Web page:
Another snowbird flew into southern Arizona, but this one had silver wings, a lot of history, and it will never leave.
"Queen of the Skies."
At the helm is pilot Stephen Hanlon.
"When I first started flying, I looked at it and said how does a plane that big get up in the air," said Hanlon.
The wide-body plane transported hundreds of passengers at a time across the Atlantic every day.
But now, the Delta plane was the last 747-400 passenger aircraft in service in the U.S.
Pinal Airpark was its final landing.
"This one is here to stay. They'll probably use as many parts off of it as they can, and the rest of it will probably be scrapped. So sad to fly it in and know that it's going to be disassembled."
Two of the plane's final passengers made the trip even more special because they got married 40-thousand feet up.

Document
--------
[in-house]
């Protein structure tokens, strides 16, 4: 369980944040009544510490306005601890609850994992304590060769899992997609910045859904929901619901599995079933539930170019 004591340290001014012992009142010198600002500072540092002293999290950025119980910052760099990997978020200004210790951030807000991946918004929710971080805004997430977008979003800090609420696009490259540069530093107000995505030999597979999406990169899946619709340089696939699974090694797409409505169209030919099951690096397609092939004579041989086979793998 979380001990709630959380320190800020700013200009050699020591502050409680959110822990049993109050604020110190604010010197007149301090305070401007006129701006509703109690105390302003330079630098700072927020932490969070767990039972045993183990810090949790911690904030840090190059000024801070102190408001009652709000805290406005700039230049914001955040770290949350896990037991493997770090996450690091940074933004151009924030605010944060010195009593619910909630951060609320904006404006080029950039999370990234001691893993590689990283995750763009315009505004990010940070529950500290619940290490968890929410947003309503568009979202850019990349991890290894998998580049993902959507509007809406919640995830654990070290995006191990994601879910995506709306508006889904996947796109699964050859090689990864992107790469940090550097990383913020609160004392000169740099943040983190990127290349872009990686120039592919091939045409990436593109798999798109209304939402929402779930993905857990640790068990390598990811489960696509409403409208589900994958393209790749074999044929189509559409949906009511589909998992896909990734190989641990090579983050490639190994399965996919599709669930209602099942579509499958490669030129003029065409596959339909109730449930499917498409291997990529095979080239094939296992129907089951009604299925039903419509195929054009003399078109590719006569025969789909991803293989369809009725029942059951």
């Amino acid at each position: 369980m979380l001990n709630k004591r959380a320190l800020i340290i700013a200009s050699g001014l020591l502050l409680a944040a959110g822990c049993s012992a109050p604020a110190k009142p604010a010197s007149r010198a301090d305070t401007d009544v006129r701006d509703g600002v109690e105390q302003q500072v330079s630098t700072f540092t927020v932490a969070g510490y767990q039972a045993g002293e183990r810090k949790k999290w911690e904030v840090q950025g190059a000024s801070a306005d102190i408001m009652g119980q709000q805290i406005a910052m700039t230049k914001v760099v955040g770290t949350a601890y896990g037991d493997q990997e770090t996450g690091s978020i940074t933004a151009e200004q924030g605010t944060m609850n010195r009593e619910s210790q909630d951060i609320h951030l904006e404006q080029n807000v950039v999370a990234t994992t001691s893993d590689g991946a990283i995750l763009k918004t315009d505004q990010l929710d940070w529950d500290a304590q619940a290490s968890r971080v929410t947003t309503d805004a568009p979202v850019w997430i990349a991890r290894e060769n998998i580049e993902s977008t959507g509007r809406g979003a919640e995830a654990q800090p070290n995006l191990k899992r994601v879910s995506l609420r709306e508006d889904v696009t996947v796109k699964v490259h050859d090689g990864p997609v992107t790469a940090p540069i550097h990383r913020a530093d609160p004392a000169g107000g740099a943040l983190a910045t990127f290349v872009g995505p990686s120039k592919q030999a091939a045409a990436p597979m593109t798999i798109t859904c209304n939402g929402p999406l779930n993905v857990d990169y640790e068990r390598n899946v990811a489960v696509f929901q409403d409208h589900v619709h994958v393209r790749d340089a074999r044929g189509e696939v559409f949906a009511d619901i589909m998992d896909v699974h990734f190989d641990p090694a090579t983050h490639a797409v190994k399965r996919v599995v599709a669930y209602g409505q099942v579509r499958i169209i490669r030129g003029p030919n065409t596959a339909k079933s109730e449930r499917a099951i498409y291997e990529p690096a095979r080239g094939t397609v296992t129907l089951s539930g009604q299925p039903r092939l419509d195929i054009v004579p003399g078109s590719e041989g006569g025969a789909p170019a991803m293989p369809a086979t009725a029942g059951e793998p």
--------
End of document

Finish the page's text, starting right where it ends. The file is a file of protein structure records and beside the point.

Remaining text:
Holly Rick and Gene Peterson.
"Well, nine years ago we met on this airplane on a military charter in Kuwait. And for those nine years, we've been flying the airplane together. We've both been single parents with children. We got out kids finally to college and said it was our turn. So the idea came up the last airplane was going away and we said what a memory to get married on the last 747 in the United States of America."
Yes, 747's will still fly in the U.S., but they won't carry passengers.
Other countries will continue 747 passenger flights, but in the U-S, they are now history as other, newer aircraft take to the air.
"So it'll be replaced in name, but never in itself. It's just a different airplane," said Hanlon.